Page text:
Overall, across the five years of its study, Pew reports that religious groups were harassed in a total of 185 countries at one time or another. Adherents of the world’s two largest religious groups, Christians and Muslims—who together comprise more than half of the global population—were harassed in the largest number of countries, 145 and 129 respectively. But significantly Jews, who comprise less than 1 percent of the world’s population, experienced harassment in a total of 90 countries, while members of other world faiths were harassed in a total of 75 countries. In 2011, Christians were restricted in the most countries (105).
But the Middle East was not only region experiencing increasing religious restrictions. Pew researches say that the Americas, Europe, sub-Saharan Africa and the Asia-Pacific region all had increases in overall restrictions on religion in 2011. Globally, the share of countries with high or very high restrictions on religion rose, according to the Pew report, from 37 percent in the year ending in mid-2010 to 40 percent in 2011, a five-year high. Pew reports: “Because some of the most restrictive countries are very populous, more than 5.1 billion people (74 percent) were living in countries with high government restrictions on religion or high social hostilities involving religion, the brunt of which often falls on religious minorities.”
Among the world’s 25 most-populous countries, Egypt, Indonesia, Russia and Pakistan had the most restrictions on religion in 2011. Pew reports that government restrictions declined slightly in Europe, but social hostilities increased. Asia and the Pacific had the sharpest increase in government restrictions, though the level of social hostilities remained roughly the same. By contrast, social hostilities edged up in sub-Saharan Africa, but government restrictions stayed about the same. Both government restrictions and social hostilities increased slightly in the Americas but remained relatively low. None of the 35 countries in the region had high social hostilities, but in 2011, eight countries (Brazil, Chile, Colombia, Cuba, Haiti, Mexico, the United States and Venezuela) had moderate hostilities, a slight increase from mid-2010, when five were in the moderate category.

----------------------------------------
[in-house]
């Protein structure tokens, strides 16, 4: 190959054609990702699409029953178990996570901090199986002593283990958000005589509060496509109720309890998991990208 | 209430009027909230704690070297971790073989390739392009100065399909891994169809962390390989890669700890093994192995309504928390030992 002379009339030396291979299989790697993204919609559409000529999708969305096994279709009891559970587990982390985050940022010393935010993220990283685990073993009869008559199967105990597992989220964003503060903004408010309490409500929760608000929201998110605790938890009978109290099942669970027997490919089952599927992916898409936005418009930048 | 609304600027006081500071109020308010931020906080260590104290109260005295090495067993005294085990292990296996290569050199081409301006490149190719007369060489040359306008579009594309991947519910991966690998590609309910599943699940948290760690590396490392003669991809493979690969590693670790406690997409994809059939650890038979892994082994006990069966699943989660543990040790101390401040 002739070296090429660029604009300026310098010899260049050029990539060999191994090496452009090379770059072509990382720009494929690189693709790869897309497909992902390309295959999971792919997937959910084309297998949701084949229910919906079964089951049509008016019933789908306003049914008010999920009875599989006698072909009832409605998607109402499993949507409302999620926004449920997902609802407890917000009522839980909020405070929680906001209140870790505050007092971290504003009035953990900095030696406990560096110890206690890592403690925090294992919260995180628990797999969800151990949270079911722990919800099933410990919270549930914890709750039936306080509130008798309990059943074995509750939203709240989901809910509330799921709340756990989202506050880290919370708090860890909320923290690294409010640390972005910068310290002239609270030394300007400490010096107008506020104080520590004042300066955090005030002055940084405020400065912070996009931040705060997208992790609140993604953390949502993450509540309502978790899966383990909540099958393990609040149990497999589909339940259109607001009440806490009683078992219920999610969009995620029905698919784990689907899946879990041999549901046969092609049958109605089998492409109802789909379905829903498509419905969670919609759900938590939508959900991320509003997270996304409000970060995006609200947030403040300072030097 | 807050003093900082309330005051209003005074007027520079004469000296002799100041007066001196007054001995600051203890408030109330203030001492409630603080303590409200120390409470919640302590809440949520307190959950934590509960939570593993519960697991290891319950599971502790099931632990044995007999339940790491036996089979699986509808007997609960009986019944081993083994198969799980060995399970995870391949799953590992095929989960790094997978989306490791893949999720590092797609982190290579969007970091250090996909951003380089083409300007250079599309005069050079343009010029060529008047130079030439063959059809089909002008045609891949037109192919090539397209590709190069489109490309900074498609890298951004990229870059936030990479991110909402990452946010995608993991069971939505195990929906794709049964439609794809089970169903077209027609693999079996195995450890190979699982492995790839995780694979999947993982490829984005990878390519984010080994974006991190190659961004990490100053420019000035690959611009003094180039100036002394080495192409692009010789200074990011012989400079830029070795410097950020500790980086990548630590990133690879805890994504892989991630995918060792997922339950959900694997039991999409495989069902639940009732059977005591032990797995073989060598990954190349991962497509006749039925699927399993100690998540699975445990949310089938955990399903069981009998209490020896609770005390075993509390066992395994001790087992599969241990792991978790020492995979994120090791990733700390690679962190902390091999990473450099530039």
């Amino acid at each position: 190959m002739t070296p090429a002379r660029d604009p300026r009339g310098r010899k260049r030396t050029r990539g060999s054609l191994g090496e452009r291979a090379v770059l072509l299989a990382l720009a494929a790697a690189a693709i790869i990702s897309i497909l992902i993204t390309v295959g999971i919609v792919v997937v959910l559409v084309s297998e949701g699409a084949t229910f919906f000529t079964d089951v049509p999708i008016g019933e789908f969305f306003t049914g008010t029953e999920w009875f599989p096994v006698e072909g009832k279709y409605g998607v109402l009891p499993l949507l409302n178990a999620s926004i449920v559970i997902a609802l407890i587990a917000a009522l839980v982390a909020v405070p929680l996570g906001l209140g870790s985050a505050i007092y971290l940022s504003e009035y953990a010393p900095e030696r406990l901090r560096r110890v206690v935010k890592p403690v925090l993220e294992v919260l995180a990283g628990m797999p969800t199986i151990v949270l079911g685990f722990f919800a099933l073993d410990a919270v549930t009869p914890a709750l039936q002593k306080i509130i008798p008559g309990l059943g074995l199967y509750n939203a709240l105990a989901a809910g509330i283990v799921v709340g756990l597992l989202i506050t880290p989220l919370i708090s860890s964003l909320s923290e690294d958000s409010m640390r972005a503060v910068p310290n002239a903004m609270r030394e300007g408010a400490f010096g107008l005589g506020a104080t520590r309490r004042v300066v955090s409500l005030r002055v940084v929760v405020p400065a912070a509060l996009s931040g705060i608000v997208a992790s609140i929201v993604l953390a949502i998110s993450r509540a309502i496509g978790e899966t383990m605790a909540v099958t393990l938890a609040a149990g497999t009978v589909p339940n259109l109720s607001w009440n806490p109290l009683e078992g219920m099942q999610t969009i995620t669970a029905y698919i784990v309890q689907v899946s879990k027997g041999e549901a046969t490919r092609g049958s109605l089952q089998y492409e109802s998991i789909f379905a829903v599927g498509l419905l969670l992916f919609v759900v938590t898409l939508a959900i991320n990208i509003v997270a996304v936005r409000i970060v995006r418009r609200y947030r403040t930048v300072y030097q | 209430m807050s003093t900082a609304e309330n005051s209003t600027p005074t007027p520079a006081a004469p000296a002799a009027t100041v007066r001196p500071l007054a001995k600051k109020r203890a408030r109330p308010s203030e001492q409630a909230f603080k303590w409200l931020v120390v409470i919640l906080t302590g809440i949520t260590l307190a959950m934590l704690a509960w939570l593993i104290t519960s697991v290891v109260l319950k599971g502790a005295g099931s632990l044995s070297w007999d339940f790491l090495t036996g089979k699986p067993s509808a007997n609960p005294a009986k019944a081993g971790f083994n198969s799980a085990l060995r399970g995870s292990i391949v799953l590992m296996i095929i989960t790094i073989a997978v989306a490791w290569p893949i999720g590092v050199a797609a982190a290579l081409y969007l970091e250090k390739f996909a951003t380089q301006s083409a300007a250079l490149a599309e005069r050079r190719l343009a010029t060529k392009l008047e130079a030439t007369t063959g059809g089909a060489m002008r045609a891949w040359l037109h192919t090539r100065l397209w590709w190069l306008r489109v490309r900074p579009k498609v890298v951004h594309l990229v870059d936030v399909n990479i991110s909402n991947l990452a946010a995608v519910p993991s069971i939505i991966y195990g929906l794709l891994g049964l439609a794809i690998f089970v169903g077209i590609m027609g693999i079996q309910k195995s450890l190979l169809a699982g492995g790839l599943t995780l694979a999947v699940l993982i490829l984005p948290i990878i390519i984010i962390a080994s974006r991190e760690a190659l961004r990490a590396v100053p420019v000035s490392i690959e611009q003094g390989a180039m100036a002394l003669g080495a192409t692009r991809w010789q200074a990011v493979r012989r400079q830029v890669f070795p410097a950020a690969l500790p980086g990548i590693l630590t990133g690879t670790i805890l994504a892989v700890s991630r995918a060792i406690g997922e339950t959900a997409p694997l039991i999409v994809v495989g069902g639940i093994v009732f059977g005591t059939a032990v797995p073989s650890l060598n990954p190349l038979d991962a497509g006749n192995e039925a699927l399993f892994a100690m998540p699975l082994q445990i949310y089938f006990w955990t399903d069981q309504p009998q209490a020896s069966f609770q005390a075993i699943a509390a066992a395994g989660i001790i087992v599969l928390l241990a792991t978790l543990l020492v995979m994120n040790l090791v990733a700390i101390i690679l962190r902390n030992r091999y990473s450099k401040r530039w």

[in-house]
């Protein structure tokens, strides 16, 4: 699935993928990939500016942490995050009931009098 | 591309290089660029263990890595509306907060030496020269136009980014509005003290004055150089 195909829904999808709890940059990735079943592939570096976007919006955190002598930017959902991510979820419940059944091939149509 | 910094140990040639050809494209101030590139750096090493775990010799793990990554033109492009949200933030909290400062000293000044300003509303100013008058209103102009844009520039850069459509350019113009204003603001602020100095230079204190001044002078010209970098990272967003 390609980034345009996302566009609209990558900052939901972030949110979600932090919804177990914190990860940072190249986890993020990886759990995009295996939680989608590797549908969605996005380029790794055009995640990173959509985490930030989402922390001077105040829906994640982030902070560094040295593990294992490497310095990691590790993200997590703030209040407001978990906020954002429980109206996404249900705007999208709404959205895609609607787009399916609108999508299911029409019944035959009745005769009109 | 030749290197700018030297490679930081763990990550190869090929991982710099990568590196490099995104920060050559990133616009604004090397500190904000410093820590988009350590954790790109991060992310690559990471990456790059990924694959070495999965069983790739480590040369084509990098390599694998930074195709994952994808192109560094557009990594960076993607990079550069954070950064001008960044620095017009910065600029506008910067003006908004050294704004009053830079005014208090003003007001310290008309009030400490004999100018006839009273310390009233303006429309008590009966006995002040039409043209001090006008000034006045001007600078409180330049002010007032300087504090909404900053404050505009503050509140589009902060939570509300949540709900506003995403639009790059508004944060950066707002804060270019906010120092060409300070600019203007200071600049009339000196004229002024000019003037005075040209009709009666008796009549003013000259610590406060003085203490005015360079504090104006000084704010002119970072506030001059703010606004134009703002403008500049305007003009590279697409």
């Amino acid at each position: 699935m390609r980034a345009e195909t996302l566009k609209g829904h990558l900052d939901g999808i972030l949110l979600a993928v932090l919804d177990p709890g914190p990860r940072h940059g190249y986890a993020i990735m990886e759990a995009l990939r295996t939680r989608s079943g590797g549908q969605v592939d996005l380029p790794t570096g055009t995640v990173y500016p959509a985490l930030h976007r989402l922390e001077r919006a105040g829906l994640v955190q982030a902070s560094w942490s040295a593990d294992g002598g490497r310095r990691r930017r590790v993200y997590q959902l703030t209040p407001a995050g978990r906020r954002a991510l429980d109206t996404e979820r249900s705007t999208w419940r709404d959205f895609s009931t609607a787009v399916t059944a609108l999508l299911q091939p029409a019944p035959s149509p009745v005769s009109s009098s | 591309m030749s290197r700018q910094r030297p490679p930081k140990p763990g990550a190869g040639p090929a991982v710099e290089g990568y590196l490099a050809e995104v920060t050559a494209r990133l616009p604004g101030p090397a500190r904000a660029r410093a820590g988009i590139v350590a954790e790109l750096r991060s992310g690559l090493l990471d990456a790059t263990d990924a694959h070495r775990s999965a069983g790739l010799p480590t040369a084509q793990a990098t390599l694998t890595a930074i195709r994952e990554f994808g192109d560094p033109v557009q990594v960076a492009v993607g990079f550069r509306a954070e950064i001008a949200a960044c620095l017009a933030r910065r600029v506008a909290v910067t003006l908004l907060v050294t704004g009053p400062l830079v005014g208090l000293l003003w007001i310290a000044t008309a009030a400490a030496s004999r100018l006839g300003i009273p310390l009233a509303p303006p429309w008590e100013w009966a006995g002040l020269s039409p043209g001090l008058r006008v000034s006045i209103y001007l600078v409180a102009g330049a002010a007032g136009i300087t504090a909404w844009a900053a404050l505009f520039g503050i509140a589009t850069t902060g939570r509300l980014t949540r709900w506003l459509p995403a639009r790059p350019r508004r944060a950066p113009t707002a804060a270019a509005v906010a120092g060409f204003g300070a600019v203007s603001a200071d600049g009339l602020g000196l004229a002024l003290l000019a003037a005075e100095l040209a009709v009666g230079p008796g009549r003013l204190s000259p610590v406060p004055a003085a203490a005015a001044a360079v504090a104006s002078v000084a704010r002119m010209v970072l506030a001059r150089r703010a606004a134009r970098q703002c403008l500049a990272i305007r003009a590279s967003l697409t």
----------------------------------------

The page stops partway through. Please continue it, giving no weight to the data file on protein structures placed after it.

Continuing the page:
The study also looked at the extent and direction of change in social hostilities involving religion within each country between the year ending in mid-2010 and calendar year 2011. Nine countries (5 percent) had large changes (2.0 points or more) in their scores on the 10-point “Social Hostilities Index,” and all nine (Senegal, Sudan, Tunisia, Swaziland, Bulgaria, Syria, Maldives, Samoa and Norway) were in the direction of higher hostilities. In Norway, for example, Anders Behring Breivik killed 77 people on July 22, 2011, in a mass shooting at a youth camp and a bomb attack on government buildings. Before the attack, he accused the government of “treason” for supporting Muslim immigration. In Syria, the ongoing civil war has increased sectarian violence between religious groups in the country.